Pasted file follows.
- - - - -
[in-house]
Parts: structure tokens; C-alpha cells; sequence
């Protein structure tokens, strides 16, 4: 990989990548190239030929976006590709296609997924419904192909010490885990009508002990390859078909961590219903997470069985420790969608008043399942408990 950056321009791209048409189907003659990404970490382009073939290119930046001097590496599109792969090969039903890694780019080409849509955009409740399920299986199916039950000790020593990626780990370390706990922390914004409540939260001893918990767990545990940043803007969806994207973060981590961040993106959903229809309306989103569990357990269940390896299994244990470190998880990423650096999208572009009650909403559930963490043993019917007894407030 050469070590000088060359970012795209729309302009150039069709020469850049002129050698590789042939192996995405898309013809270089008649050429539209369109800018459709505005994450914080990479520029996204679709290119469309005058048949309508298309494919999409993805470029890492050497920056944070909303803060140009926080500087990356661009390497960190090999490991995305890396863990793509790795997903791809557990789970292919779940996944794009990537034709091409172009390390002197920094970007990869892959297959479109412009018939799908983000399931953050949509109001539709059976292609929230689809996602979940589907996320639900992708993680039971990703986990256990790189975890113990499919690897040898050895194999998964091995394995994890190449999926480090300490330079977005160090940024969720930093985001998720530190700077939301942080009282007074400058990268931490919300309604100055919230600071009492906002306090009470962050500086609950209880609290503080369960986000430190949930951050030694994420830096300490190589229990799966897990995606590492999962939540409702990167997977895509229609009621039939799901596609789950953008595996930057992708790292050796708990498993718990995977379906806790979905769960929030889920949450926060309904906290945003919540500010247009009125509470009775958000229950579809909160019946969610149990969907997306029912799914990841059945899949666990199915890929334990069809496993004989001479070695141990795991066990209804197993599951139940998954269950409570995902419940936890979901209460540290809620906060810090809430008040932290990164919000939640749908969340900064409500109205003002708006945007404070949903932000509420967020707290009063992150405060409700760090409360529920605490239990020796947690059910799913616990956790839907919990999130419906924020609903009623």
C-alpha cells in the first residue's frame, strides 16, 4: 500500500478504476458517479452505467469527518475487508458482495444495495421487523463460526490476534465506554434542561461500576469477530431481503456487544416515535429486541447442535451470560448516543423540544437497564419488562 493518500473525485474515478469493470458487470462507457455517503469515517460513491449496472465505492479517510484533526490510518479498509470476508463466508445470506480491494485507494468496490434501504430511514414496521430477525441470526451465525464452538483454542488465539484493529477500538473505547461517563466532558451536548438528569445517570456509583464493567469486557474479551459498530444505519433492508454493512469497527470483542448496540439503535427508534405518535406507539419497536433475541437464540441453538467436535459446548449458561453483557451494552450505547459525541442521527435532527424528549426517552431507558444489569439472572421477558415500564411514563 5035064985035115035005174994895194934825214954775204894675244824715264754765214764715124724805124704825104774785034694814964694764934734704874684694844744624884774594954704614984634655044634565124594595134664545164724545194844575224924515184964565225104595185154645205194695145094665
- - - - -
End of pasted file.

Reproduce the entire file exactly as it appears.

[in-house]
Parts: structure tokens; C-alpha cells; sequence
């Protein structure tokens, strides 16, 4: 990989990548190239030929976006590709296609997924419904192909010490885990009508002990390859078909961590219903997470069985420790969608008043399942408990 950056321009791209048409189907003659990404970490382009073939290119930046001097590496599109792969090969039903890694780019080409849509955009409740399920299986199916039950000790020593990626780990370390706990922390914004409540939260001893918990767990545990940043803007969806994207973060981590961040993106959903229809309306989103569990357990269940390896299994244990470190998880990423650096999208572009009650909403559930963490043993019917007894407030 050469070590000088060359970012795209729309302009150039069709020469850049002129050698590789042939192996995405898309013809270089008649050429539209369109800018459709505005994450914080990479520029996204679709290119469309005058048949309508298309494919999409993805470029890492050497920056944070909303803060140009926080500087990356661009390497960190090999490991995305890396863990793509790795997903791809557990789970292919779940996944794009990537034709091409172009390390002197920094970007990869892959297959479109412009018939799908983000399931953050949509109001539709059976292609929230689809996602979940589907996320639900992708993680039971990703986990256990790189975890113990499919690897040898050895194999998964091995394995994890190449999926480090300490330079977005160090940024969720930093985001998720530190700077939301942080009282007074400058990268931490919300309604100055919230600071009492906002306090009470962050500086609950209880609290503080369960986000430190949930951050030694994420830096300490190589229990799966897990995606590492999962939540409702990167997977895509229609009621039939799901596609789950953008595996930057992708790292050796708990498993718990995977379906806790979905769960929030889920949450926060309904906290945003919540500010247009009125509470009775958000229950579809909160019946969610149990969907997306029912799914990841059945899949666990199915890929334990069809496993004989001479070695141990795991066990209804197993599951139940998954269950409570995902419940936890979901209460540290809620906060810090809430008040932290990164919000939640749908969340900064409500109205003002708006945007404070949903932000509420967020707290009063992150405060409700760090409360529920605490239990020796947690059910799913616990956790839907919990999130419906924020609903009623």
C-alpha cells in the first residue's frame, strides 16, 4: 500500500478504476458517479452505467469527518475487508458482495444495495421487523463460526490476534465506554434542561461500576469477530431481503456487544416515535429486541447442535451470560448516543423540544437497564419488562 493518500473525485474515478469493470458487470462507457455517503469515517460513491449496472465505492479517510484533526490510518479498509470476508463466508445470506480491494485507494468496490434501504430511514414496521430477525441470526451465525464452538483454542488465539484493529477500538473505547461517563466532558451536548438528569445517570456509583464493567469486557474479551459498530444505519433492508454493512469497527470483542448496540439503535427508534405518535406507539419497536433475541437464540441453538467436535459446548449458561453483557451494552450505547459525541442521527435532527424528549426517552431507558444489569439472572421477558415500564411514563 5035064985035115035005174994895194934825214954775204894675244824715264754765214764715124724805124704825104774785034694814964694764934734704874684694844744624884774594954704614984634655044634565124594595134664545164724545194844575224924515184964565225104595185154645205194695145094665